Double Mean Machine

Discussion in 'Mid Power Rocketry (MPR)' started by Padseven, Aug 10, 2019.

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  1. Aug 10, 2019 #1

    Padseven

    Padseven

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    Double Mean Machine Drawing (1).PNG

    I had mentioned this project in another thread. Several expressed interest in the documentation of this project so I thought it best to create a thread. Please bear with me as this the first time I have attempted to create a thread.

    This project is for a build challenge hosted by my club. The challenge is to successfully design, build, fly and recover a gap staged rocket. I have been interested in gap staging since the first time I read G Harry Stine's book as a kid. I remember the book almost challenging me to build the longest gap staged rocket possible. I am hoping to test the limits of the gap stage by building the Double Mean Machine.

    The Double Mean Machine is just as it sounds, two Mean Machines staged. One as the booster, the other as the sustainer. The planned launch date for this will be mid September. I will post as the build progresses.
     
  2. Aug 10, 2019 #2

    mbeels

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    Wow. Awesome.
     
  3. Aug 10, 2019 #3

    Padseven

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    This idea has floated in head for several years now. When Estes re-released the kit I knew I had to try it. In February I final simmed the design and was shocked to see that it would fly on an E9. In April I pulled the trigger and picked a couple kits from AC Supply. Hopefully my nephew and I will begin the project in the shop Saturday.
     

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  4. Aug 10, 2019 #4

    neil_w

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    Are you going to ground-test the staging before flying?
     
  5. Aug 10, 2019 #5

    Padseven

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    Yes we will be ground testing the staging. One of the first things we plan on doing is building a special test stand.
     
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  6. Aug 10, 2019 #6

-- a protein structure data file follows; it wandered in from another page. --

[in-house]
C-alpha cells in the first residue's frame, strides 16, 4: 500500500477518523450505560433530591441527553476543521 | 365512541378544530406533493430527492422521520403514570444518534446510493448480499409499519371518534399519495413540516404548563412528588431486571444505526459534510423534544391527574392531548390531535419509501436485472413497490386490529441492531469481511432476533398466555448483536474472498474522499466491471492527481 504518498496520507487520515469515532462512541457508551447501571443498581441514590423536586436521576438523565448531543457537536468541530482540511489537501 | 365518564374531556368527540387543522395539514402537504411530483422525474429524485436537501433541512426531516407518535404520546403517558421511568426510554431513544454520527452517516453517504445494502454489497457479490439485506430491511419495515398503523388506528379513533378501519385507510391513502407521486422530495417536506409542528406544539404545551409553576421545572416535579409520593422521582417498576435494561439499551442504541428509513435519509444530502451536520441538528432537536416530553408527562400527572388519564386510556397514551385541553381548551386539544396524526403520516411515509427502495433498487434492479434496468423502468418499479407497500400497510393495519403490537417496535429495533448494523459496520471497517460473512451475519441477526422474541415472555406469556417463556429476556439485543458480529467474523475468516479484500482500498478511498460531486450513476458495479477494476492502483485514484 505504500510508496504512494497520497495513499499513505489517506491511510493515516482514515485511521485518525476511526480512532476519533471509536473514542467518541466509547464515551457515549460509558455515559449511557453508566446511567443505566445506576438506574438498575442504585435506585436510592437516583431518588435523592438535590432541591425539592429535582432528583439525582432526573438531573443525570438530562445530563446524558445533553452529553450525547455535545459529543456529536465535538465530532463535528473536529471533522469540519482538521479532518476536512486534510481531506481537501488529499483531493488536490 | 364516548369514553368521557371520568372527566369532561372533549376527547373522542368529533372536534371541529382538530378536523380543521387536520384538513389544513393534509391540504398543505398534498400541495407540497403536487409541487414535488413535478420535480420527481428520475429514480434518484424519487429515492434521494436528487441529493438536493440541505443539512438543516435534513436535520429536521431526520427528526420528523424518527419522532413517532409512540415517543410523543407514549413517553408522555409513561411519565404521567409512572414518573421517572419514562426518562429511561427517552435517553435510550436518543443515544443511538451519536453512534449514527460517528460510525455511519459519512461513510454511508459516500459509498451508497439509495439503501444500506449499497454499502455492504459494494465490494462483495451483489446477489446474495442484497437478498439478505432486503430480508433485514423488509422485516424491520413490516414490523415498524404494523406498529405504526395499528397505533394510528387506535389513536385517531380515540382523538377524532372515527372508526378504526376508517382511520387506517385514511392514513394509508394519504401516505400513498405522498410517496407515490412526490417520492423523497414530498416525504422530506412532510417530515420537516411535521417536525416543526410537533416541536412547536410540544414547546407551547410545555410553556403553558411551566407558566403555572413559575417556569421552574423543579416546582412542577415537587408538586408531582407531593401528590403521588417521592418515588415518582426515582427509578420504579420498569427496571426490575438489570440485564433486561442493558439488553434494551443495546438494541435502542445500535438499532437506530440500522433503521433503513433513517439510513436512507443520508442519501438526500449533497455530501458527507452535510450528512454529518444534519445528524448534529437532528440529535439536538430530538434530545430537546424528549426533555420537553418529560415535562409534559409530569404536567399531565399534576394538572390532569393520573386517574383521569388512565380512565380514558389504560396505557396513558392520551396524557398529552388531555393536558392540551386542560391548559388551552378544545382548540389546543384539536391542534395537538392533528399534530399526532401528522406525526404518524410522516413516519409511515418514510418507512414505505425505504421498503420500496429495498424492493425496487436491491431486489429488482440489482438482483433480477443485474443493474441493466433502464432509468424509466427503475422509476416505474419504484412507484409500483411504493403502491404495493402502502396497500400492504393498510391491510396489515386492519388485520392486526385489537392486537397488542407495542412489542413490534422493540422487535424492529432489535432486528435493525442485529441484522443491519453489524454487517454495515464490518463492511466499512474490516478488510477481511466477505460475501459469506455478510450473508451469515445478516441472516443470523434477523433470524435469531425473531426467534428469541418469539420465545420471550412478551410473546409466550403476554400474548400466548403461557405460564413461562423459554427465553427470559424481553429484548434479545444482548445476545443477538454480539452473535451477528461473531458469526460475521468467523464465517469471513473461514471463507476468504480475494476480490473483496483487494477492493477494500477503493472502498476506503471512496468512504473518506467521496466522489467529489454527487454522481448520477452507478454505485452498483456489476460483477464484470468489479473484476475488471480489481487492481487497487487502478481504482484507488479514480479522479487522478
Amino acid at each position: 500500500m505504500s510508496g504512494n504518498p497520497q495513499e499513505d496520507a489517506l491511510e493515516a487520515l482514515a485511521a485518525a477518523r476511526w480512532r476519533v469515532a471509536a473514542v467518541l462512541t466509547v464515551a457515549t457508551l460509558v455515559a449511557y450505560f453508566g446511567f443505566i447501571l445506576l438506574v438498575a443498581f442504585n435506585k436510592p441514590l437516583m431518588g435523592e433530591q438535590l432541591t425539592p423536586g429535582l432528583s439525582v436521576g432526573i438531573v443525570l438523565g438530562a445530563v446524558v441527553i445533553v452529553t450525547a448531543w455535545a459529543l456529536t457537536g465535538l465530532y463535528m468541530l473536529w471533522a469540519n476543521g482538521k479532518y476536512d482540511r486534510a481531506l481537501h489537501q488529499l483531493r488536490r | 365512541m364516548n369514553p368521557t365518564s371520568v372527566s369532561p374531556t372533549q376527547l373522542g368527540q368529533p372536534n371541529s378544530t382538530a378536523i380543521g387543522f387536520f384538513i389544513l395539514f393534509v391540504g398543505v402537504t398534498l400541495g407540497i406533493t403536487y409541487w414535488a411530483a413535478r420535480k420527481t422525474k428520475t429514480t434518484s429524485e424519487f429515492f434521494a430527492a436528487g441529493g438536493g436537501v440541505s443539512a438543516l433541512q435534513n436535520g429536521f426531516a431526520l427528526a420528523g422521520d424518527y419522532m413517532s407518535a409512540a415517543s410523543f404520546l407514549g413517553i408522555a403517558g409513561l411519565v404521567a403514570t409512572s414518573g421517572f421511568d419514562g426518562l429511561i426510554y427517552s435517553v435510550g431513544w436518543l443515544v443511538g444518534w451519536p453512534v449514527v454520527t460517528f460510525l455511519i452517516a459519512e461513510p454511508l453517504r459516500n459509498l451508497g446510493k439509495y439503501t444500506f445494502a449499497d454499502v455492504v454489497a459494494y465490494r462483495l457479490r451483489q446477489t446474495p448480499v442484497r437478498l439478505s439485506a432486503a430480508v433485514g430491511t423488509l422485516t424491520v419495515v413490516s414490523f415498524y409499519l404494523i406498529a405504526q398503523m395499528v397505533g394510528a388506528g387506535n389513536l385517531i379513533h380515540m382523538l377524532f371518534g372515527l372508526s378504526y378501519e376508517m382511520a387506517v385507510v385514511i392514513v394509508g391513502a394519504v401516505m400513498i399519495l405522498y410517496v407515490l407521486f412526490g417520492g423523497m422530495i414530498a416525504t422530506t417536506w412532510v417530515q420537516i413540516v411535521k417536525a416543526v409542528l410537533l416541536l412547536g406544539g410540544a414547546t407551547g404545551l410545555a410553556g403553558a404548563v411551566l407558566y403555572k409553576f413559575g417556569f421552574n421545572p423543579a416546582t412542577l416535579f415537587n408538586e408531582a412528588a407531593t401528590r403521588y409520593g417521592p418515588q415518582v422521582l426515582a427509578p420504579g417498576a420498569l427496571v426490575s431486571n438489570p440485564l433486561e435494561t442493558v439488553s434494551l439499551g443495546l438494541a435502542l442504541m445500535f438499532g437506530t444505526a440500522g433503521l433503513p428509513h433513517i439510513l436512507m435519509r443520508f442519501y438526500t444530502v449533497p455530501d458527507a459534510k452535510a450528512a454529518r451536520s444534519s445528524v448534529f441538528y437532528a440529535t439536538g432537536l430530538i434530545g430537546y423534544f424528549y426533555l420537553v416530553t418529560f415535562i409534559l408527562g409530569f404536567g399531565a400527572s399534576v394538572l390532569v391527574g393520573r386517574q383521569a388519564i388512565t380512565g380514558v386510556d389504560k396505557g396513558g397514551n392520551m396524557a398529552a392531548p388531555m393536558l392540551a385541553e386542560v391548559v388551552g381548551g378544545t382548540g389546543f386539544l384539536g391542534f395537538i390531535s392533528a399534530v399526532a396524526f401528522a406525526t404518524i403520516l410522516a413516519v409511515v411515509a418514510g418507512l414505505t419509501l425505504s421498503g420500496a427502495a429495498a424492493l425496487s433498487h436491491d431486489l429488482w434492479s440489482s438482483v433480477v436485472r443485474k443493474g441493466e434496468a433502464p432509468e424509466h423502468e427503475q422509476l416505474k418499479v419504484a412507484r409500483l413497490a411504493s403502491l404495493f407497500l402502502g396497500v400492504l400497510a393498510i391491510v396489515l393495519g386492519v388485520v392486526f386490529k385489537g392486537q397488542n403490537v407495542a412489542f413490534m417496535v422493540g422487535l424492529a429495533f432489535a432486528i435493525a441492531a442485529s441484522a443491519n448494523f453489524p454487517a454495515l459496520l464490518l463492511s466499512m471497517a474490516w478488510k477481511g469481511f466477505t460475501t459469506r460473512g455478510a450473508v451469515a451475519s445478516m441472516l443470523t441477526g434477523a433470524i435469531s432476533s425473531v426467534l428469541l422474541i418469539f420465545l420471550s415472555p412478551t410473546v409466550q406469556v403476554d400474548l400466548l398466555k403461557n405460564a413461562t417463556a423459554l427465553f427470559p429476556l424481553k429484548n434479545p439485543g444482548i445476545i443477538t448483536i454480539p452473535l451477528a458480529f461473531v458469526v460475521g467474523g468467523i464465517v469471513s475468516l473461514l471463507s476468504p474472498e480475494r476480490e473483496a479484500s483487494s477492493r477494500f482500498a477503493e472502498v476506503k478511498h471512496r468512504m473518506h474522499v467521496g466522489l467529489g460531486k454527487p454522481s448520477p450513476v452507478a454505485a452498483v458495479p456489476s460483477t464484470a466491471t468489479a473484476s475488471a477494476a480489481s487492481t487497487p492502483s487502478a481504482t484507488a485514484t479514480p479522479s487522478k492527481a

GlenP

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    Good luck, will be interesting to see how this long a gap will work with the 24mm BP motor.
    I wonder if it might do better with a 29mm black powder E in the booster?
     
  7. Aug 10, 2019 #7

    BABAR

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    Ummmmmmmmm, what is the recovery plan for the booster? Cuz unless I am missing something, it is going to be accordion recovery.
     
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  8. Aug 10, 2019 #8

    Padseven

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    Couple points with recovery of the booster.

    We have a design that was already tested for deployment of a chute for the booster if necessary.

    However, years ago while flying a standard Mean Machine I had a separation event. The chute stayed with the NC and to my amazement the body backslid and then glided to a soft recovery. The recovery was actually really cool.

    I'm going to try to replicate that flight (I still have the original MM) and see what happens. I will make a decision on how to recover the booster after that test flight.
     
  9. Aug 10, 2019 #9

    BDB

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    I once had something serendipitous like that happen too. When flying my Magnum+ with an E16-0 booster, the engine casing was accidentally ejected when the sustainer ignited. The booster without the casing was apparently stable--it just glided away into the trees, never to be seen again.

    I've always wanted to make a booster with "maple seed recovery"--like the Estes Tornado. #rocketrygoals
     
  10. Aug 10, 2019 #10

    BABAR

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    Believe me, I am not trying to rain on your parade

    Regarding backslide recovery

    I have had this happen serendipitously on a few rocket models.
    Here is an article

    http://www.gorgerocketclub.com/wp-content/uploads/2017/03/Backslider.pdf

    You however have a chimney or stuffer tube running up the middle of your booster. That is going to add a good bit of mass. That is likely to bring your CG waaaaaayyyyy forward, especially with such a long booster to begin with. So I fear your booster is going to remain stable after separation.

    You MIGHT get away with horizontal spin recovery on the booster.

    https://www.rocketryforum.com/threa...nch-gap-stage-horizontal-spin-booster.149667/

    I am not sure if it will work with a booster as long as yours (but sure as heck wouldn’t hurt!)
     
  11. Aug 11, 2019 #11

    seth_cooper

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    There's going to be a lot of grumpy people if that "booster" (aka 95% of a mean machine) comes in ballistic in the spectator area.

    That's if it gets by the rso in the first place.
     
  12. Aug 11, 2019 #12

    BABAR

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    Easy enough to try it out with a 13mm 20 mm body tube combo before you go big on this

    Tip put a rolled-up piece of aluminum can inside your chimney just in front of the booster motor will keep it from burning through
     
    Last edited: Aug 11, 2019
  13. Aug 11, 2019 #13

    Padseven

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    I'm not to concerned with the CG moving. The stuffer tube will add weight but the mass distribution will be across the overall airframe distance equally.

    As for spectators there are none and I am the RSO lol! We will be test flying this in a 15 acre field with nothing around for a 1/2 mile, but I understand your concern!
     
  14. Aug 11, 2019 #14

    BABAR